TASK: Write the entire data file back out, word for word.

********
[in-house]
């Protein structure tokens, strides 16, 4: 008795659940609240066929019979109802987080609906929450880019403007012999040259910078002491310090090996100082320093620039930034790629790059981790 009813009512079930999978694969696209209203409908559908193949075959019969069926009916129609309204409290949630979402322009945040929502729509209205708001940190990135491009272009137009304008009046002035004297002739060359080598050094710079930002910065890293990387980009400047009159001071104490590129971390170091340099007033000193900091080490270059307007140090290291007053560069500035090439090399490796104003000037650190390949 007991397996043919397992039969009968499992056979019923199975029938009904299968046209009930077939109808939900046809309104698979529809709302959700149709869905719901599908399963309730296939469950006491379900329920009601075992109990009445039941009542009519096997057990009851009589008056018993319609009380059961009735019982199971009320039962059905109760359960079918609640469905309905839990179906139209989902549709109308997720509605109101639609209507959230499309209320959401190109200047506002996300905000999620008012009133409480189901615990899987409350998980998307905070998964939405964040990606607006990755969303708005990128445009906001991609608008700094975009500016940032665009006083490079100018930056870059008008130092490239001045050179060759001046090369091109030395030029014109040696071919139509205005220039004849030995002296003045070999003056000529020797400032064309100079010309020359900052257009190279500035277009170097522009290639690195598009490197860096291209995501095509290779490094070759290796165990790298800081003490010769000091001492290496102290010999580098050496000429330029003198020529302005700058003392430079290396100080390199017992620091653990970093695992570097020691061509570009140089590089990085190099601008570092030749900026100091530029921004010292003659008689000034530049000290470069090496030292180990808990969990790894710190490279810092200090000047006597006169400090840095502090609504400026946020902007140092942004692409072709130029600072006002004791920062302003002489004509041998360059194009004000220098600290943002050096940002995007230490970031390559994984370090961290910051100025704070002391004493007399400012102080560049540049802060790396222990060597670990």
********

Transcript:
[in-house]
């Protein structure tokens, strides 16, 4: 008795659940609240066929019979109802987080609906929450880019403007012999040259910078002491310090090996100082320093620039930034790629790059981790 009813009512079930999978694969696209209203409908559908193949075959019969069926009916129609309204409290949630979402322009945040929502729509209205708001940190990135491009272009137009304008009046002035004297002739060359080598050094710079930002910065890293990387980009400047009159001071104490590129971390170091340099007033000193900091080490270059307007140090290291007053560069500035090439090399490796104003000037650190390949 007991397996043919397992039969009968499992056979019923199975029938009904299968046209009930077939109808939900046809309104698979529809709302959700149709869905719901599908399963309730296939469950006491379900329920009601075992109990009445039941009542009519096997057990009851009589008056018993319609009380059961009735019982199971009320039962059905109760359960079918609640469905309905839990179906139209989902549709109308997720509605109101639609209507959230499309209320959401190109200047506002996300905000999620008012009133409480189901615990899987409350998980998307905070998964939405964040990606607006990755969303708005990128445009906001991609608008700094975009500016940032665009006083490079100018930056870059008008130092490239001045050179060759001046090369091109030395030029014109040696071919139509205005220039004849030995002296003045070999003056000529020797400032064309100079010309020359900052257009190279500035277009170097522009290639690195598009490197860096291209995501095509290779490094070759290796165990790298800081003490010769000091001492290496102290010999580098050496000429330029003198020529302005700058003392430079290396100080390199017992620091653990970093695992570097020691061509570009140089590089990085190099601008570092030749900026100091530029921004010292003659008689000034530049000290470069090496030292180990808990969990790894710190490279810092200090000047006597006169400090840095502090609504400026946020902007140092942004692409072709130029600072006002004791920062302003002489004509041998360059194009004000220098600290943002050096940002995007230490970031390559994984370090961290910051100025704070002391004493007399400012102080560049540049802060790396222990060597670990």